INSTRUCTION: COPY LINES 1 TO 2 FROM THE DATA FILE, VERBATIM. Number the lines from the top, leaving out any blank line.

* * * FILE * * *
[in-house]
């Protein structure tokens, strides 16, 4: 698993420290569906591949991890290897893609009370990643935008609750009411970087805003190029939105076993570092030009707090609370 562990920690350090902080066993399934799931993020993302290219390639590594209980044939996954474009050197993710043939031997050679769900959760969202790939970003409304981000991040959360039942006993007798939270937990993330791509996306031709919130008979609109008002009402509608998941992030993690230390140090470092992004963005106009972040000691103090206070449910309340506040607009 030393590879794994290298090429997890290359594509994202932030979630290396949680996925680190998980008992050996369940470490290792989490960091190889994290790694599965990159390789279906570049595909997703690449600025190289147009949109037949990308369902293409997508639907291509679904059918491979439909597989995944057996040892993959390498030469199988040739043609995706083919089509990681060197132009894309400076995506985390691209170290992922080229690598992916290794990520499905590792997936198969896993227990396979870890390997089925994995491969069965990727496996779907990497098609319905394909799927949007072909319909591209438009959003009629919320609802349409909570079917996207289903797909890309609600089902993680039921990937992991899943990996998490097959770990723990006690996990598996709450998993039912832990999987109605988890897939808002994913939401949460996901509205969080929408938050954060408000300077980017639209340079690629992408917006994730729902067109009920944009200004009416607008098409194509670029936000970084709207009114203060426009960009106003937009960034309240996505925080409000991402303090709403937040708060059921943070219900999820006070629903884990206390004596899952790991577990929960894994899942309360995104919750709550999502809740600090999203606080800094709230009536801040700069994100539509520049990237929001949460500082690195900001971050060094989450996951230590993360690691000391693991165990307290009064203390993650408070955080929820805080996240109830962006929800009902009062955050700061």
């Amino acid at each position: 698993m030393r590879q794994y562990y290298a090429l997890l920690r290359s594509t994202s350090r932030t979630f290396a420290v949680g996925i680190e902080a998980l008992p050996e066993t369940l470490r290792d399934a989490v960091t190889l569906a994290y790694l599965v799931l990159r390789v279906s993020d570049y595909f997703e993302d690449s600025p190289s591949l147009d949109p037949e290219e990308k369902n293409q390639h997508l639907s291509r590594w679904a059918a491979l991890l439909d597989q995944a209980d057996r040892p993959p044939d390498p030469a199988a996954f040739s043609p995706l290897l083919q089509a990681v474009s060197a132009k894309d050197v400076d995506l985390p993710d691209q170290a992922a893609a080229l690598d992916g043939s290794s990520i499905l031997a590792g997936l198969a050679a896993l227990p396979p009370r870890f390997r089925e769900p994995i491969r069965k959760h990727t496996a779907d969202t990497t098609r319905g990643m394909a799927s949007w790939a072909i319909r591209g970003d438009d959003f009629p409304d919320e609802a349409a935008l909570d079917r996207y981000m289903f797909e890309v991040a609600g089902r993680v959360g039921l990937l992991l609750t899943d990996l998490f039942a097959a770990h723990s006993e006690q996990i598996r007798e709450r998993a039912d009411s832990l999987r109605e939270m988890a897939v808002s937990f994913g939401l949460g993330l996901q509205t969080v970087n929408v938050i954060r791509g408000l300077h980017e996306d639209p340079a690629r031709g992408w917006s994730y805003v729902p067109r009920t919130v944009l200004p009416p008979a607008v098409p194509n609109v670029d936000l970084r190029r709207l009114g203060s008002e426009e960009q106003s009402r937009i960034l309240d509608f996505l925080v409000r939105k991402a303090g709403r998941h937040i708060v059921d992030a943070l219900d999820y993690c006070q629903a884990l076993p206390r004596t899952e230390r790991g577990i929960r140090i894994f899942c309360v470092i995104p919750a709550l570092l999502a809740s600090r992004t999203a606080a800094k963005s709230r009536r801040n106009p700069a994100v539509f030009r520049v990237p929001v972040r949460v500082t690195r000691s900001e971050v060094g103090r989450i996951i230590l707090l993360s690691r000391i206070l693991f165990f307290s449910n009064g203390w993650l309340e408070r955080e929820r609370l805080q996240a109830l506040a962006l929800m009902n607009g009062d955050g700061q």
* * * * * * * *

[in-house]
């Protein structure tokens, strides 16, 4: 698993420290569906591949991890290897893609009370990643935008609750009411970087805003190029939105076993570092030009707090609370 562990920690350090902080066993399934799931993020993302290219390639590594209980044939996954474009050197993710043939031997050679769900959760969202790939970003409304981000991040959360039942006993007798939270937990993330791509996306031709919130008979609109008002009402509608998941992030993690230390140090470092992004963005106009972040000691103090206070449910309340506040607009 030393590879794994290298090429997890290359594509994202932030979630290396949680996925680190998980008992050996369940470490290792989490960091190889994290790694599965990159390789279906570049595909997703690449600025190289147009949109037949990308369902293409997508639907291509679904059918491979439909597989995944057996040892993959390498030469199988040739043609995706083919089509990681060197132009894309400076995506985390691209170290992922080229690598992916290794990520499905590792997936198969896993227990396979870890390997089925994995491969069965990727496996779907990497098609319905394909799927949007072909319909591209438009959003009629919320609802349409909570079917996207289903797909890309609600089902993680039921990937992991899943990996998490097959770990723990006690996990598996709450998993039912832990999987109605988890897939808002994913939401949460996901509205969080929408938050954060408000300077980017639209340079690629992408917006994730729902067109009920944009200004009416607008098409194509670029936000970084709207009114203060426009960009106003937009960034309240996505925080409000991402303090709403937040708060059921943070219900999820006070629903884990206390004596899952790991577990929960894994899942309360995104919750709550999502809740600090999203606080800094709230009536801040700069994100539509520049990237929001949460500082690195900001971050060094989450996951230590993360690691000391693991165990307290009064203390993650408070955080929820805080996240109830962006929800009902009062955050700061």